June 11 (UPI) -- Federal forecasters predicted Thursday there's less of a chance that an El Niño will form this year, bumping up the chances that an already-above-average Atlantic hurricane season will be more active.
El Niño conditions mean sea water in the Pacific Ocean is warmer than average, suppressing hurricane activity. On the other end of the spectrum, La Niña conditions mean colder sea water and an increased hurricane activity.
Both fall under what's known as the El Niño-Southern Oscillation climate pattern. When that pattern doesn't include either unusually warm or unusually cold sea water, it's known as ENSO-neutral.
The Climate Prediction Center said there's a 60 percent chance the Pacific Ocean will be ENSO-neutral during the summer months. And there's an equal chance of La Niña and ENSO-neutral conditions during the autumn in the northern hemisphere, potentially making for a more active Atlantic hurricane season.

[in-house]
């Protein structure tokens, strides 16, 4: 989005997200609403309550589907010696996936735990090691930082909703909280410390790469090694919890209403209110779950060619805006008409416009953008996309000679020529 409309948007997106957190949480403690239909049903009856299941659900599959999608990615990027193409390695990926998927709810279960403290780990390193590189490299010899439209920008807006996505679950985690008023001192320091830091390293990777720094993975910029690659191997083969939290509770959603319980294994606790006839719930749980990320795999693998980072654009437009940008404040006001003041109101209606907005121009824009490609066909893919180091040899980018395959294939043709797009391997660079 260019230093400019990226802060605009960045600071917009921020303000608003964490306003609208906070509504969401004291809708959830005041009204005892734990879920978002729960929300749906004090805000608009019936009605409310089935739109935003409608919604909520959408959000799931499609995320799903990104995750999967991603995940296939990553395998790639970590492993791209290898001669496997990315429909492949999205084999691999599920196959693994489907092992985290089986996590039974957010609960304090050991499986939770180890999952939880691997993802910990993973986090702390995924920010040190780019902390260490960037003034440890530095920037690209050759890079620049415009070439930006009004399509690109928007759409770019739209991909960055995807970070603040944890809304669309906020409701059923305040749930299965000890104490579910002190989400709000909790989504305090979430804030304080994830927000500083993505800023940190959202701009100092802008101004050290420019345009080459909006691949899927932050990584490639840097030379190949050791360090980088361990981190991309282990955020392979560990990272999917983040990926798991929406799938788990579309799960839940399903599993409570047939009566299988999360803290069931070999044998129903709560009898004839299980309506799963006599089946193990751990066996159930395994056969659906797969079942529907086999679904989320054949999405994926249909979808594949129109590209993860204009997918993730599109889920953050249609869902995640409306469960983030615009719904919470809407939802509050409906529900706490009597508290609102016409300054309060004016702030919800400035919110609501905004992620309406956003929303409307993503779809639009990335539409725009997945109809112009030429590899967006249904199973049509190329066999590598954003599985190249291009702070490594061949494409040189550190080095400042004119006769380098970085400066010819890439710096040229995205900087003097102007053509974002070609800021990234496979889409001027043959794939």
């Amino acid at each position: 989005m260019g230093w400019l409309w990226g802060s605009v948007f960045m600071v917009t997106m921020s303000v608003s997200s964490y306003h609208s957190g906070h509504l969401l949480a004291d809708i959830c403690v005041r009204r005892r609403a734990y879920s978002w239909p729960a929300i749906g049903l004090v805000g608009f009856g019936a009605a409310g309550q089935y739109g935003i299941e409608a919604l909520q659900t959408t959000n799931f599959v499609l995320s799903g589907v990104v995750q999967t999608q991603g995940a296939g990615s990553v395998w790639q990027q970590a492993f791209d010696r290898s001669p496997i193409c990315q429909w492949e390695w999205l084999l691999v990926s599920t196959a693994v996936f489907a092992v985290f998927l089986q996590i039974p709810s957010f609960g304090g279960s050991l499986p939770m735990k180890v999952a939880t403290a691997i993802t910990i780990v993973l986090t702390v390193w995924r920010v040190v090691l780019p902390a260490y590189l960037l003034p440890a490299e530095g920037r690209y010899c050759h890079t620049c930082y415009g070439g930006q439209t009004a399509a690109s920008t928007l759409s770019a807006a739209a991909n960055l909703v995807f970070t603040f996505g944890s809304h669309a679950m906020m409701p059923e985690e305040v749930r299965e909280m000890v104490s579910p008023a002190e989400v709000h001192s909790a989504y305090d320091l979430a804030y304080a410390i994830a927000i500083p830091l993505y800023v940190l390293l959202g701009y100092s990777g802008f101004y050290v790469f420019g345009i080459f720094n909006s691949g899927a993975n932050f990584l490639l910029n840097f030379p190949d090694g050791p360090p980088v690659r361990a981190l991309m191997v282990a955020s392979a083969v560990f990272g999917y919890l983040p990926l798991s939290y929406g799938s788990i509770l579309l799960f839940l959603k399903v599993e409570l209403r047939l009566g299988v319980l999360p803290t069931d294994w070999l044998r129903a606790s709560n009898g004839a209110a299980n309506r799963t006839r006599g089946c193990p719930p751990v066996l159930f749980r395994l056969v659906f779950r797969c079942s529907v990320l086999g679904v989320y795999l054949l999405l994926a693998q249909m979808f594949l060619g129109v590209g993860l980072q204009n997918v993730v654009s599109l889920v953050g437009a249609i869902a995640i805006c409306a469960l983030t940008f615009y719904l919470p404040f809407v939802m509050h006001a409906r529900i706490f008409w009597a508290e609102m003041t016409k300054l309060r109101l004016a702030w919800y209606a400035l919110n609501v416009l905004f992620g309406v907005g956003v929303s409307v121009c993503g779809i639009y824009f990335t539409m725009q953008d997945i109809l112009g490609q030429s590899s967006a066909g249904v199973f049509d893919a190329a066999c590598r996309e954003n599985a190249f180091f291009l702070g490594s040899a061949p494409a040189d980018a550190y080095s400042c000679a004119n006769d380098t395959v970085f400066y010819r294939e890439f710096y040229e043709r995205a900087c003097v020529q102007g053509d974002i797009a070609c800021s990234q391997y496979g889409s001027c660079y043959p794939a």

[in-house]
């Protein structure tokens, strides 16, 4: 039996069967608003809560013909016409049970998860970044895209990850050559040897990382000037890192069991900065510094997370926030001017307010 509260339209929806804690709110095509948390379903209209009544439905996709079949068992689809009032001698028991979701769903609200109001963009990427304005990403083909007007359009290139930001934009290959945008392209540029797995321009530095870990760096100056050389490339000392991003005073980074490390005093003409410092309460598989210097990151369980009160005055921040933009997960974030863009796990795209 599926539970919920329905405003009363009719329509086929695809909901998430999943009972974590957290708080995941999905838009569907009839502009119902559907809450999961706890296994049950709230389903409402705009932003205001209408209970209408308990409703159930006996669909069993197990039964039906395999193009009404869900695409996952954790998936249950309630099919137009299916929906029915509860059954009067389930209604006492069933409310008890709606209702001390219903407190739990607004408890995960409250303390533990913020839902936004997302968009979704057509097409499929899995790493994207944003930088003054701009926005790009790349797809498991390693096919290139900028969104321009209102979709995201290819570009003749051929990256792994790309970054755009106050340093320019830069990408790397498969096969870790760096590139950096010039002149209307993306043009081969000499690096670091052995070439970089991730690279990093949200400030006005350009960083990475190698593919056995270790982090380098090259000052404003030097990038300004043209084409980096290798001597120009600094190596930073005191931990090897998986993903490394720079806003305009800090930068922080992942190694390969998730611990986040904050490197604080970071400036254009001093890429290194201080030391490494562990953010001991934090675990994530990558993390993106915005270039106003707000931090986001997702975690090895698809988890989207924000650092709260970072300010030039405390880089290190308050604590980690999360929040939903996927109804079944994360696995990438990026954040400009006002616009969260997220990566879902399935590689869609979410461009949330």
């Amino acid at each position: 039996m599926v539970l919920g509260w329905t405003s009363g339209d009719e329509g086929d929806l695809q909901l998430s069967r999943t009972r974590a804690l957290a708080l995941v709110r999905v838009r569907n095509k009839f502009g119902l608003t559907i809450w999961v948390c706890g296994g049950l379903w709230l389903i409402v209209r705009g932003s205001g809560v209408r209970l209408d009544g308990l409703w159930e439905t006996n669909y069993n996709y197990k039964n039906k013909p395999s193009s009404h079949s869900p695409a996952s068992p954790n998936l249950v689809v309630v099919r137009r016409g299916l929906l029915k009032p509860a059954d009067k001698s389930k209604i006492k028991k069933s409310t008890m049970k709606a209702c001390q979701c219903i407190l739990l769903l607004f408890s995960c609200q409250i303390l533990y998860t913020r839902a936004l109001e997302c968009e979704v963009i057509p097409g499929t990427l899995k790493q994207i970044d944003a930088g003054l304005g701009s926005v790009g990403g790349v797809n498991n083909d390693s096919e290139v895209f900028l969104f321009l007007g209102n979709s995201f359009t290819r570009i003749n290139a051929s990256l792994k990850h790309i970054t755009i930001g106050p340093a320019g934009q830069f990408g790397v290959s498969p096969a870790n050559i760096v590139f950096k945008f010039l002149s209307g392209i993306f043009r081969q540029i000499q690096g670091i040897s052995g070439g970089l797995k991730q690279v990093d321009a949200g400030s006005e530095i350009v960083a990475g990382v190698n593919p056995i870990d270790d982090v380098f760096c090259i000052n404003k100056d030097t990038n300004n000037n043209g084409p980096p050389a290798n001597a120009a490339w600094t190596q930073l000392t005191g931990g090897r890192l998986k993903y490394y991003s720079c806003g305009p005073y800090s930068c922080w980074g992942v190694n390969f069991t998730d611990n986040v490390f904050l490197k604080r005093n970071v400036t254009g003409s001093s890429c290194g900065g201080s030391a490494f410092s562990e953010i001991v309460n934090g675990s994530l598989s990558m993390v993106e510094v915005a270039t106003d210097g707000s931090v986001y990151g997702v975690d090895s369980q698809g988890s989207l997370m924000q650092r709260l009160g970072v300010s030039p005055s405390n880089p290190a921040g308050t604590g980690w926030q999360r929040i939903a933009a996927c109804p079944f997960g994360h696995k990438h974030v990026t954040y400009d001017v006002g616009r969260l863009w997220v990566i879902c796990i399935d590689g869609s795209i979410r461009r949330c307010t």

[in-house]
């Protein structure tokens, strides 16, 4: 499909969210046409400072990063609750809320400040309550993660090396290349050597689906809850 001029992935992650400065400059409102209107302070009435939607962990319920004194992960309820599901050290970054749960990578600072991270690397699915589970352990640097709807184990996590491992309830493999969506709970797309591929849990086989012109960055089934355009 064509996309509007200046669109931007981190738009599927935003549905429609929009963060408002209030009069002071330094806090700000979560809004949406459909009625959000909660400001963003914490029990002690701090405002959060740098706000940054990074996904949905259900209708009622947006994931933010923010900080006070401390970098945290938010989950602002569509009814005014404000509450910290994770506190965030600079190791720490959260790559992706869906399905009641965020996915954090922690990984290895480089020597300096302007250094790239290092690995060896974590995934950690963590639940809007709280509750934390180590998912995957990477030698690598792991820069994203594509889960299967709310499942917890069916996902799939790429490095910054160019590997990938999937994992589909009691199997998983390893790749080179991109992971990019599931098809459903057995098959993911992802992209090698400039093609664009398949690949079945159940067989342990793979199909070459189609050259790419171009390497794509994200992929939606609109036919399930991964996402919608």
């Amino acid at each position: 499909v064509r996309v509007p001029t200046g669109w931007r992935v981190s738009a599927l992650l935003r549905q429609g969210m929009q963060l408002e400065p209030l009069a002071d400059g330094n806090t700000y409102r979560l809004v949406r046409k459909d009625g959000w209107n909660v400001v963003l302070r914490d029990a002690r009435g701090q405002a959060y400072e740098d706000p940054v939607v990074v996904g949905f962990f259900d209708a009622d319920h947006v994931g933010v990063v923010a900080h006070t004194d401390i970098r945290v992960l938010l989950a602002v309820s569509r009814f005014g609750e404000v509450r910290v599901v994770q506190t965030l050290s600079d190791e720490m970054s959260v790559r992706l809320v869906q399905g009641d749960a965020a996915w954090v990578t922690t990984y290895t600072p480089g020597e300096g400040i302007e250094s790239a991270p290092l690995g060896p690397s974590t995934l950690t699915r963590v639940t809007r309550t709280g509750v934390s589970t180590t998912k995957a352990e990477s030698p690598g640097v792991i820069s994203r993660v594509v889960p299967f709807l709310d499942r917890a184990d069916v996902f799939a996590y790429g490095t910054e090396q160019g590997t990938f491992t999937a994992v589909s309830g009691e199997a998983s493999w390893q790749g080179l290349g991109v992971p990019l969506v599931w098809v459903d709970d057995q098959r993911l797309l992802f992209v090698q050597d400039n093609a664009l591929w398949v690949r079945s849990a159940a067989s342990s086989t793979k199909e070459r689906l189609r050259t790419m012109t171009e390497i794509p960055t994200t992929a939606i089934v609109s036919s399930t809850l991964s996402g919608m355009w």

The season has already included three named storms -- Arthur, Bertha and Cristobal -- all three of which formed before the official start of the season on June 1.
The Climate Prediction Center predicted an above-normal 2020 Atlantic hurricane season in May. The agency, operated by the National Oceanic and Atmospheric Administration, said there will be between 13 and 19 named storms this year, six to 10 of which will become hurricanes. Of those, three to six will strengthen to major hurricanes -- Category 3 or higher.
A typical hurricane season produces 12 named storms, six of which become hurricanes, including three major hurricanes.
The NOAA predictions fall in line with forecasts by Colorado State University and AccuWeather scientists.